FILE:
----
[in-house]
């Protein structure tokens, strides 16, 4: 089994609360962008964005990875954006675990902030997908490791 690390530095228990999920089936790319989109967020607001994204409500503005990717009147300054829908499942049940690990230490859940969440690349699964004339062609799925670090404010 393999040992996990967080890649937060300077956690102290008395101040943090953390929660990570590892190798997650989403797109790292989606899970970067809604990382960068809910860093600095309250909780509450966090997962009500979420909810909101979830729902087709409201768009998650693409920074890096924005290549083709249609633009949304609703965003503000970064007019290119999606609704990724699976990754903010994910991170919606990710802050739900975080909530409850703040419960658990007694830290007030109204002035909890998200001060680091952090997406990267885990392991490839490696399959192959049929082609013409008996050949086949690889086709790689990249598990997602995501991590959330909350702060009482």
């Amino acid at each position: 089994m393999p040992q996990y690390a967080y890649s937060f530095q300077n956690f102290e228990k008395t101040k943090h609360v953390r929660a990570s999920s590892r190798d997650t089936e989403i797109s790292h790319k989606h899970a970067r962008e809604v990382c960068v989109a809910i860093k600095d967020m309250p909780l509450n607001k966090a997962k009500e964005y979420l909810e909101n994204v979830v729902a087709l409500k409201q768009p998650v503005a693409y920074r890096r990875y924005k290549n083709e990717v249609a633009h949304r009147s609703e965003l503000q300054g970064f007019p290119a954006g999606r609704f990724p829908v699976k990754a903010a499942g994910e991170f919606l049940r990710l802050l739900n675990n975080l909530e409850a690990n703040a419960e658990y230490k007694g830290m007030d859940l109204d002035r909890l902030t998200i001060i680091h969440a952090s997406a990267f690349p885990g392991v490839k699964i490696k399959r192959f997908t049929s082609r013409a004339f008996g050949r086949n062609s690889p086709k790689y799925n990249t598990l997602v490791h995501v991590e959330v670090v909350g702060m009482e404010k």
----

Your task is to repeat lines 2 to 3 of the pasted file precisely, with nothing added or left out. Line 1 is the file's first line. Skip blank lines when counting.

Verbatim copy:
């Protein structure tokens, strides 16, 4: 089994609360962008964005990875954006675990902030997908490791 690390530095228990999920089936790319989109967020607001994204409500503005990717009147300054829908499942049940690990230490859940969440690349699964004339062609799925670090404010 393999040992996990967080890649937060300077956690102290008395101040943090953390929660990570590892190798997650989403797109790292989606899970970067809604990382960068809910860093600095309250909780509450966090997962009500979420909810909101979830729902087709409201768009998650693409920074890096924005290549083709249609633009949304609703965003503000970064007019290119999606609704990724699976990754903010994910991170919606990710802050739900975080909530409850703040419960658990007694830290007030109204002035909890998200001060680091952090997406990267885990392991490839490696399959192959049929082609013409008996050949086949690889086709790689990249598990997602995501991590959330909350702060009482």
């Amino acid at each position: 089994m393999p040992q996990y690390a967080y890649s937060f530095q300077n956690f102290e228990k008395t101040k943090h609360v953390r929660a990570s999920s590892r190798d997650t089936e989403i797109s790292h790319k989606h899970a970067r962008e809604v990382c960068v989109a809910i860093k600095d967020m309250p909780l509450n607001k966090a997962k009500e964005y979420l909810e909101n994204v979830v729902a087709l409500k409201q768009p998650v503005a693409y920074r890096r990875y924005k290549n083709e990717v249609a633009h949304r009147s609703e965003l503000q300054g970064f007019p290119a954006g999606r609704f990724p829908v699976k990754a903010a499942g994910e991170f919606l049940r990710l802050l739900n675990n975080l909530e409850a690990n703040a419960e658990y230490k007694g830290m007030d859940l109204d002035r909890l902030t998200i001060i680091h969440a952090s997406a990267f690349p885990g392991v490839k699964i490696k399959r192959f997908t049929s082609r013409a004339f008996g050949r086949n062609s690889p086709k790689y799925n990249t598990l997602v490791h995501v991590e959330v670090v909350g702060m009482e404010k």